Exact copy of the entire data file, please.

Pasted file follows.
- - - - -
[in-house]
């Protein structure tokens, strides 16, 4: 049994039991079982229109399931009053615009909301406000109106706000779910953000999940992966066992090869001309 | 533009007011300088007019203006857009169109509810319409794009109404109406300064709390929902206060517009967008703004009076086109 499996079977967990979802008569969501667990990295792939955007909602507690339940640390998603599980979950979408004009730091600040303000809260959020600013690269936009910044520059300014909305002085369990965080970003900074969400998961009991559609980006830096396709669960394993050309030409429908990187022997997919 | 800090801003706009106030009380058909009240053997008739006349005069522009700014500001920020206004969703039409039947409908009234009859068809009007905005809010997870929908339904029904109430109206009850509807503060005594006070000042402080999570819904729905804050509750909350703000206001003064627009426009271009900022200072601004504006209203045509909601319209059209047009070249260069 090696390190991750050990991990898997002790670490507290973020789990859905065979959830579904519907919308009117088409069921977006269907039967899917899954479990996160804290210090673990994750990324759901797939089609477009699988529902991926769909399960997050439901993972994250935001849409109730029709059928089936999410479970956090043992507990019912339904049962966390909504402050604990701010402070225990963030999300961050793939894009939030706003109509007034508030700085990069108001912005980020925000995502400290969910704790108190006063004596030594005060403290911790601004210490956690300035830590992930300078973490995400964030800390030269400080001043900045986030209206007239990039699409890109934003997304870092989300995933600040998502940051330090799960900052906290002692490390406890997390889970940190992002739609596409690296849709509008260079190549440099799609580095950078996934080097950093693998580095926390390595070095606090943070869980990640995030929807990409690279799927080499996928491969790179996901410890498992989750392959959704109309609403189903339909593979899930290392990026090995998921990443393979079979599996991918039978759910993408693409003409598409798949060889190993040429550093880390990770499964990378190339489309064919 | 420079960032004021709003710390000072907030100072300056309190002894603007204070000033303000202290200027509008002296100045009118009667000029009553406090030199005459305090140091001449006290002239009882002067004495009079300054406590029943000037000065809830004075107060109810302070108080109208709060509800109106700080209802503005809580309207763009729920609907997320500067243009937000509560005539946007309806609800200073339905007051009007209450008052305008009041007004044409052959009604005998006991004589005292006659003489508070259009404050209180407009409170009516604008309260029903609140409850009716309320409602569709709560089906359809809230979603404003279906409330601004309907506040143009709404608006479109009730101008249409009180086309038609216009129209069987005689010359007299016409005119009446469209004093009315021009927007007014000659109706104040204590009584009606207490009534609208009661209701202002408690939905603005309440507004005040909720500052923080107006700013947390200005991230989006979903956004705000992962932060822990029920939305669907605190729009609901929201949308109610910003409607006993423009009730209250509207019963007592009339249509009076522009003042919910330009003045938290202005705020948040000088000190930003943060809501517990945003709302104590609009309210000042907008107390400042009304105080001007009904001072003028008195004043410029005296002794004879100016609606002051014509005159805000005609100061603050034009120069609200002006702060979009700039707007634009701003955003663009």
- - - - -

[in-house]
């Protein structure tokens, strides 16, 4: 049994039991079982229109399931009053615009909301406000109106706000779910953000999940992966066992090869001309 | 533009007011300088007019203006857009169109509810319409794009109404109406300064709390929902206060517009967008703004009076086109 499996079977967990979802008569969501667990990295792939955007909602507690339940640390998603599980979950979408004009730091600040303000809260959020600013690269936009910044520059300014909305002085369990965080970003900074969400998961009991559609980006830096396709669960394993050309030409429908990187022997997919 | 800090801003706009106030009380058909009240053997008739006349005069522009700014500001920020206004969703039409039947409908009234009859068809009007905005809010997870929908339904029904109430109206009850509807503060005594006070000042402080999570819904729905804050509750909350703000206001003064627009426009271009900022200072601004504006209203045509909601319209059209047009070249260069 090696390190991750050990991990898997002790670490507290973020789990859905065979959830579904519907919308009117088409069921977006269907039967899917899954479990996160804290210090673990994750990324759901797939089609477009699988529902991926769909399960997050439901993972994250935001849409109730029709059928089936999410479970956090043992507990019912339904049962966390909504402050604990701010402070225990963030999300961050793939894009939030706003109509007034508030700085990069108001912005980020925000995502400290969910704790108190006063004596030594005060403290911790601004210490956690300035830590992930300078973490995400964030800390030269400080001043900045986030209206007239990039699409890109934003997304870092989300995933600040998502940051330090799960900052906290002692490390406890997390889970940190992002739609596409690296849709509008260079190549440099799609580095950078996934080097950093693998580095926390390595070095606090943070869980990640995030929807990409690279799927080499996928491969790179996901410890498992989750392959959704109309609403189903339909593979899930290392990026090995998921990443393979079979599996991918039978759910993408693409003409598409798949060889190993040429550093880390990770499964990378190339489309064919 | 420079960032004021709003710390000072907030100072300056309190002894603007204070000033303000202290200027509008002296100045009118009667000029009553406090030199005459305090140091001449006290002239009882002067004495009079300054406590029943000037000065809830004075107060109810302070108080109208709060509800109106700080209802503005809580309207763009729920609907997320500067243009937000509560005539946007309806609800200073339905007051009007209450008052305008009041007004044409052959009604005998006991004589005292006659003489508070259009404050209180407009409170009516604008309260029903609140409850009716309320409602569709709560089906359809809230979603404003279906409330601004309907506040143009709404608006479109009730101008249409009180086309038609216009129209069987005689010359007299016409005119009446469209004093009315021009927007007014000659109706104040204590009584009606207490009534609208009661209701202002408690939905603005309440507004005040909720500052923080107006700013947390200005991230989006979903956004705000992962932060822990029920939305669907605190729009609901929201949308109610910003409607006993423009009730209250509207019963007592009339249509009076522009003042919910330009003045938290202005705020948040000088000190930003943060809501517990945003709302104590609009309210000042907008107390400042009304105080001007009904001072003028008195004043410029005296002794004879100016609606002051014509005159805000005609100061603050034009120069609200002006702060979009700039707007634009701003955003663009």